It has been reported this week that almost eight in 10 business within the UK still pay their male employees more than females. Despite gender pay reporting becoming compulsory for all companies, charities and public sector organisations with over 250 employees in 2017, the UK’s pay gap remained largely unchanged in 2018. There has been virtually no change in the UK’s gender pay gap between the first and second year of reporting.
The answer to this can be somewhat complex – for example, in many businesses, there is an underlying imbalance between the number of males and females in occupational silos, and their experience and levels of seniority. It is not always the case that men and women simply being paid differently for exactly the same role.
However, it could also be argued that many employers could have made better progress by now. With the first report on gender pay not required until 2018, some businesses took advantage of utilising a full year to collect and report on the data, and then were surprised at the scale of the problem that their reports ultimately revealed.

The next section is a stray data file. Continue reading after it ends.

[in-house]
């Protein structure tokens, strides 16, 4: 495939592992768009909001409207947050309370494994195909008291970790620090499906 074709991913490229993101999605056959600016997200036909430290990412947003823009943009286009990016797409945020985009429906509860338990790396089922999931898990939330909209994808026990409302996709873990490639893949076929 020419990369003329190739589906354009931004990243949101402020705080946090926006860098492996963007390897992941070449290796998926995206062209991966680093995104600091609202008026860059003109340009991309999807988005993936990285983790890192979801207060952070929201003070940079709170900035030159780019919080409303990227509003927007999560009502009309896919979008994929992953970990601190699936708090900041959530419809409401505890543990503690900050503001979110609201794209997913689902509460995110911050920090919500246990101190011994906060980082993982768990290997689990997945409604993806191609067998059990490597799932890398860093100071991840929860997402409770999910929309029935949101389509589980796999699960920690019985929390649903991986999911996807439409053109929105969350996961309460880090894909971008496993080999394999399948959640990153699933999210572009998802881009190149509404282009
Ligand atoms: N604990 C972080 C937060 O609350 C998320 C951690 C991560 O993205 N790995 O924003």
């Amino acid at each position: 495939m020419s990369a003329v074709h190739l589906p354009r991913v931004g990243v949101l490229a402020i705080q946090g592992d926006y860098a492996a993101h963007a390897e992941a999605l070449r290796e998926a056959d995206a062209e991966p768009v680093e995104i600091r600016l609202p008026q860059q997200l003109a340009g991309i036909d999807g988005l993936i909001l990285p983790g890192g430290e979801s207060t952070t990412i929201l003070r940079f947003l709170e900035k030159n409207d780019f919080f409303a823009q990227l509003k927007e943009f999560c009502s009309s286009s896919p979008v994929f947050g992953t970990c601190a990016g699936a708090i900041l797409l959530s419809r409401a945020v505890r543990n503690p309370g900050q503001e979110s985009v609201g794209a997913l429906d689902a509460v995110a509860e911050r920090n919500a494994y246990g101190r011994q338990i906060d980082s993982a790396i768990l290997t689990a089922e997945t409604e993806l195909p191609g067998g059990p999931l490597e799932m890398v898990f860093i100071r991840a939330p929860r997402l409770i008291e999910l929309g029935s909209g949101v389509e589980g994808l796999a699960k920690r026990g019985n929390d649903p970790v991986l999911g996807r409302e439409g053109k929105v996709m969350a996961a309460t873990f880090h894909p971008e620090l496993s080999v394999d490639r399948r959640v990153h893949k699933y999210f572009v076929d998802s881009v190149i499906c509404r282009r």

Many employers would argue that 12 months is not long enough to change company cultures which might be traditionally male-focused, or to tackle what is often a deep-rooted problem with gender pay.
Research has shown that the construction industry currently has the widest gender pay gap, which stands at 24.2%. Other serial offenders include Gas, Electricity and Water at 12.3%, Finance at 24.1%, Information and Communication at 18.0%, and Public Safety at 12.8%.
In essence, specific, time-bound action plans can do a lot more than just identify the barriers holding women back in the workplace. They can also help to create an environment where female employees can flourish, as well as demonstrate to employees, customers and shareholders a commitment to improving working practices.